Consumer demand for planned obsolescence

Yet some people do ride bicycles and yet manage to have high status. How do they do that? They do it by recognizing the anti-status position of the bike… Therefore, instead of having the newest, greatest, best bike, they have some old, beat-up, rusted-up contraption that doesn’t look as if it would travel a block, even if the whole distance was downhill.
~How to Detail a Classic Bike

Grist metioned an unusual observation: some consumers want their gadgets to die early. The sad thing is: it’s probably true. In fact, scratch that, I know it’s true.

And it’s not just gadgets. I’ve found myself looking longingly at some nifty set of plates somewhere, wishing I could justify buying new ones. But I bring myself back to reality by remembering that I was once in love with the plates I have now, and they’re going quite fine and I like them very much still. And I’d one day feel the same about the new plates as I did about my current plates.

Electronics I’m amazingly good at not wanting to replace. They’re expensive and often a hassle. I got a new phone three years ago only because I wanted to get away from AT&T. Too bad they recently bought T-Mobile. I’m still trying to decide if it’s worth it to jump ship to Verizon, but I comfort myself by remembering that at my rate of phone usage, I’m more of a perpetual annoyance than a customer.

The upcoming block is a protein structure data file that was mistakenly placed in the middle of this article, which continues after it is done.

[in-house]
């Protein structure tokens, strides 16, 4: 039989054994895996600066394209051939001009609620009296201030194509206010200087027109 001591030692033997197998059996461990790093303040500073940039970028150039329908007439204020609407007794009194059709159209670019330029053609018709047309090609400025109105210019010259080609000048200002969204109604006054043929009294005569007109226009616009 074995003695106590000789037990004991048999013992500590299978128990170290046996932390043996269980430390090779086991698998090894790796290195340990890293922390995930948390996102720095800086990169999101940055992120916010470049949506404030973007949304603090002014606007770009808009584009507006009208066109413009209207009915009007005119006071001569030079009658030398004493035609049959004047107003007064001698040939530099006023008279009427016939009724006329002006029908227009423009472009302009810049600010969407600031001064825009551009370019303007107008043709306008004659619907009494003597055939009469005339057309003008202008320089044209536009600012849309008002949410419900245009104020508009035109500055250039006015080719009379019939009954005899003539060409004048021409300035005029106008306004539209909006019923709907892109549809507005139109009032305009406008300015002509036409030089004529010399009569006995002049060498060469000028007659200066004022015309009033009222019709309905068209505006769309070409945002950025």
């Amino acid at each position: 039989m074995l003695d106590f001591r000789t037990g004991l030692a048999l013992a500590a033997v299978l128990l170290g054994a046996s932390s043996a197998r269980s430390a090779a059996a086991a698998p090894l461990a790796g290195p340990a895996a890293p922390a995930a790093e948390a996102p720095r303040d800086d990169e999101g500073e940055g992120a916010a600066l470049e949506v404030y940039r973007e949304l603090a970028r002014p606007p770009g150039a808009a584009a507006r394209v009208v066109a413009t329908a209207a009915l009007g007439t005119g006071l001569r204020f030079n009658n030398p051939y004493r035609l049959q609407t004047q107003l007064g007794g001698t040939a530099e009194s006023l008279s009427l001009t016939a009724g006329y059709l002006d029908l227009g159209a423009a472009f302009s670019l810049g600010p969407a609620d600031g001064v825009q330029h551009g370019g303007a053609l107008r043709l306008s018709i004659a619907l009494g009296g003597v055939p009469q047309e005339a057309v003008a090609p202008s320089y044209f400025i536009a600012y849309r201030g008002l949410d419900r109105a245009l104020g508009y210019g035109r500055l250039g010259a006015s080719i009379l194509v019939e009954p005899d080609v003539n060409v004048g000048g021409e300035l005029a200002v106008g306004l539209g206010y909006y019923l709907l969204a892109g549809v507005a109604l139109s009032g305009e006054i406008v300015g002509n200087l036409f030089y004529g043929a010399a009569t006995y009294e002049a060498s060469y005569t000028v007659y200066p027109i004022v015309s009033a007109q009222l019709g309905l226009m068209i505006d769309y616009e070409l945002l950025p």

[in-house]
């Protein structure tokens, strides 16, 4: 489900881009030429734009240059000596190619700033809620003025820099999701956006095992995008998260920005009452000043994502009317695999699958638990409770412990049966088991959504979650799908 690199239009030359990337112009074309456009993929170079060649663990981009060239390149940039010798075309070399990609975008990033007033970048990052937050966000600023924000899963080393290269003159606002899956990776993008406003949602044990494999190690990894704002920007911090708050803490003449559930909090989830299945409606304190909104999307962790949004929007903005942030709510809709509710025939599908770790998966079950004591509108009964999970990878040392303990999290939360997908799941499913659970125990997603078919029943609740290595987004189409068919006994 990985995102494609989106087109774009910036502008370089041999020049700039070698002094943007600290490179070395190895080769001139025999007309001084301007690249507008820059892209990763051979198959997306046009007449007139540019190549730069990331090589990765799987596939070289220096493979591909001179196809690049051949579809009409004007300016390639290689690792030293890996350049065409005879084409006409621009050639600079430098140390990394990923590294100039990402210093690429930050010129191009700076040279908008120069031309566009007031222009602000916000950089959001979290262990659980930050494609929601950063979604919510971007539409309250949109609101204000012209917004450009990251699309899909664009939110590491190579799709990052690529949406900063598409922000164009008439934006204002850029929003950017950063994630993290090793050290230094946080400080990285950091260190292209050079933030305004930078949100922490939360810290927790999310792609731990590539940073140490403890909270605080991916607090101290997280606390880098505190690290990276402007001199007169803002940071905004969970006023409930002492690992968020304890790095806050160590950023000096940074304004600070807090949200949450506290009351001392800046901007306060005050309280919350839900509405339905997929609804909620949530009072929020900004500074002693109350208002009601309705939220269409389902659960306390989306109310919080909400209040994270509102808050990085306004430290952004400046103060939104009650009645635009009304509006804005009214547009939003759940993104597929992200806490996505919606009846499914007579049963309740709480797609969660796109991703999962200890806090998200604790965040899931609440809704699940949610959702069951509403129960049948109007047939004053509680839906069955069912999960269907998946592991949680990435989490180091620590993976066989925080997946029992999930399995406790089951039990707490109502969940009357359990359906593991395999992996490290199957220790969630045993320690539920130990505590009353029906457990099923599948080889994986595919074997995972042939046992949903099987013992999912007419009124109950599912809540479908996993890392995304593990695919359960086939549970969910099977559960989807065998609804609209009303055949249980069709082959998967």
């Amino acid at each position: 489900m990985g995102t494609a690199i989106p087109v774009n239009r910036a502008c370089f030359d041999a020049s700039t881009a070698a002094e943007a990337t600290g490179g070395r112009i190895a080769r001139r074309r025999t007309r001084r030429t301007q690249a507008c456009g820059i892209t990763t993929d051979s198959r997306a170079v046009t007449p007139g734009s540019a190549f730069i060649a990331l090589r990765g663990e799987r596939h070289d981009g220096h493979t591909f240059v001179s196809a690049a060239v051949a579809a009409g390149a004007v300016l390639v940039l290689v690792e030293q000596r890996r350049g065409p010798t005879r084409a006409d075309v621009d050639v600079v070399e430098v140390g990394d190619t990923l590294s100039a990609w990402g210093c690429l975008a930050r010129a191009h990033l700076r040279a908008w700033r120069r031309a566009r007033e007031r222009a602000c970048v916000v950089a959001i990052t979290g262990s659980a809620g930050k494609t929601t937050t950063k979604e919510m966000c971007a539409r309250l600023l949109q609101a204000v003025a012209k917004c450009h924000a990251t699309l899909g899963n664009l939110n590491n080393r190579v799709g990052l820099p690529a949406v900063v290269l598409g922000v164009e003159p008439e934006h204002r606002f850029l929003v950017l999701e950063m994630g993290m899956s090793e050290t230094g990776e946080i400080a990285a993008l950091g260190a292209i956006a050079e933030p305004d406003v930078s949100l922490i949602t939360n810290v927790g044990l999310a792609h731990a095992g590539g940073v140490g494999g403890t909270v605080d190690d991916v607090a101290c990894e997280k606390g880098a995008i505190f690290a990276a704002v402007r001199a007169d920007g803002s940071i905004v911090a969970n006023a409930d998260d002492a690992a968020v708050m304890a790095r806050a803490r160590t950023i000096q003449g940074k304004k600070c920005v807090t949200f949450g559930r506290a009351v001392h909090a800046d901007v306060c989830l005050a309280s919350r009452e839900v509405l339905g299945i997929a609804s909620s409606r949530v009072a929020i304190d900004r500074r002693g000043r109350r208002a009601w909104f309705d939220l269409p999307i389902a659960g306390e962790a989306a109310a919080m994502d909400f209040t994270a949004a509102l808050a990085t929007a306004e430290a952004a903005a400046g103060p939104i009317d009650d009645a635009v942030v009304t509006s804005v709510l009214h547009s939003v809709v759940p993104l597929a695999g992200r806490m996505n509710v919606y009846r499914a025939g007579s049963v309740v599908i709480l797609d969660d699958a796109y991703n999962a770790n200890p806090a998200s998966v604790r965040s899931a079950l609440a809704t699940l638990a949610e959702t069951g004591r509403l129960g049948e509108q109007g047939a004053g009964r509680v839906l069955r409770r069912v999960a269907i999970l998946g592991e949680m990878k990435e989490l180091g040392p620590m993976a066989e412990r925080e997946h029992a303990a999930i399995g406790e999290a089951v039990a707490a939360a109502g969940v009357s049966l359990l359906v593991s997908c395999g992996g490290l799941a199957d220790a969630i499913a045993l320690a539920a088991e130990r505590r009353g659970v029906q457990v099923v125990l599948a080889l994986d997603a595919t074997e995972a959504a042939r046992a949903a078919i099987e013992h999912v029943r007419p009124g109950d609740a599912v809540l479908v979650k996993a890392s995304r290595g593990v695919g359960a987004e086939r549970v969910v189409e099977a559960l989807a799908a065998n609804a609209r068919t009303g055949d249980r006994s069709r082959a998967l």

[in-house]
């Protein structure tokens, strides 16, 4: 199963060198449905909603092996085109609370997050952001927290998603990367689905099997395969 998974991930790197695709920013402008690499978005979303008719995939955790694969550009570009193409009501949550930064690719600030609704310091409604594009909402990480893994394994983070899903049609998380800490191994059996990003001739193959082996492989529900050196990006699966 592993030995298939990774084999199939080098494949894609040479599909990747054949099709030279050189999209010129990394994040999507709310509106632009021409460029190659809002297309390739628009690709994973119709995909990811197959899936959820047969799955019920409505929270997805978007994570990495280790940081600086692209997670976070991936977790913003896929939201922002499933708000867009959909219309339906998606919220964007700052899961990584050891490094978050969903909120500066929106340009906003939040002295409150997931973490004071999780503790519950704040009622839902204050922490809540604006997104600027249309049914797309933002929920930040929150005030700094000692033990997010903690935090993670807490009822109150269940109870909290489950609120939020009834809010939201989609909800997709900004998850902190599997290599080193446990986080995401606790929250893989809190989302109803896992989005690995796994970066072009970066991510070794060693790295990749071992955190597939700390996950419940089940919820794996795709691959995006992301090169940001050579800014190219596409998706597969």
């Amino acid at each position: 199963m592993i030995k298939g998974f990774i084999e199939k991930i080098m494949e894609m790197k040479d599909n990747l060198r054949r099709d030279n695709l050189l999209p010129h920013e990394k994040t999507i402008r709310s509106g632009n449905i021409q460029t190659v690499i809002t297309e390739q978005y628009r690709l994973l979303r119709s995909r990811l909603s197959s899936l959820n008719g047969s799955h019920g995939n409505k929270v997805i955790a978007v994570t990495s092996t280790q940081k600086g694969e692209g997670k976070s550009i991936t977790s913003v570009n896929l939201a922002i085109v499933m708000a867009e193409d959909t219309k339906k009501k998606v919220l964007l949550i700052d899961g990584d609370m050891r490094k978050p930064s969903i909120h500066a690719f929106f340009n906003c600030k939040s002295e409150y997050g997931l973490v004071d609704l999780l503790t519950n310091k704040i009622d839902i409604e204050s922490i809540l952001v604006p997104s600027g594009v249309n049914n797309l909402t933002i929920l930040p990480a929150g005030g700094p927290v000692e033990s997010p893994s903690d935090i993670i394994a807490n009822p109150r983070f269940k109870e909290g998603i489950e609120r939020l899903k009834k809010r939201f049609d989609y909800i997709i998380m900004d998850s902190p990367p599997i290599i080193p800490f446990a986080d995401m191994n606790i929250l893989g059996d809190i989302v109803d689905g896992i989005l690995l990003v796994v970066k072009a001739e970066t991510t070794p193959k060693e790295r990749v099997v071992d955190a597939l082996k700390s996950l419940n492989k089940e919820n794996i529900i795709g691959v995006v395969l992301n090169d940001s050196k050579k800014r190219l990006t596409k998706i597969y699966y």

Maybe I’m just a cheap bastard. Wishing death on a laptop to get a new one? Hell, no. Laptops are expensive. Not to mention the hours of time it takes to set a new one up all over again. I don’t even like setting up a new OS. (I used Windows 2000 until after Windows 7 came out. I liked that OS, dammit.)

When it comes to my phone, though, it’s merely contentment. I have no desire for a new phone, as I don’t desire a phone that does anything my current phone doesn’t. Hell, it’d be nice sometimes if my phone did less. I anticipate feeling the same way about my netbook for years to come. I only desire an upgrade for my desktop because it’s long, long, long overdue.

It would be nice if companies did do as Hymas suggests and make phones able to be upgraded easily. But really, that’s just a phone issue. My main gadget, my computer, is easily upgradeable. Hell, I can change out the case for a visible difference, if I want to. ASUS has a panel on the bottom of their EEE PC netbooks that makes upgrading the RAM quick and painless, should you so choose (I didn’t). So, yeah, upgrades are a phone issue.

One of the commenters mentioned hipsters, which reminded me of this guide for detailing a classic bike. I guess I lost my hipster cred when I upgraded to Windows 7.

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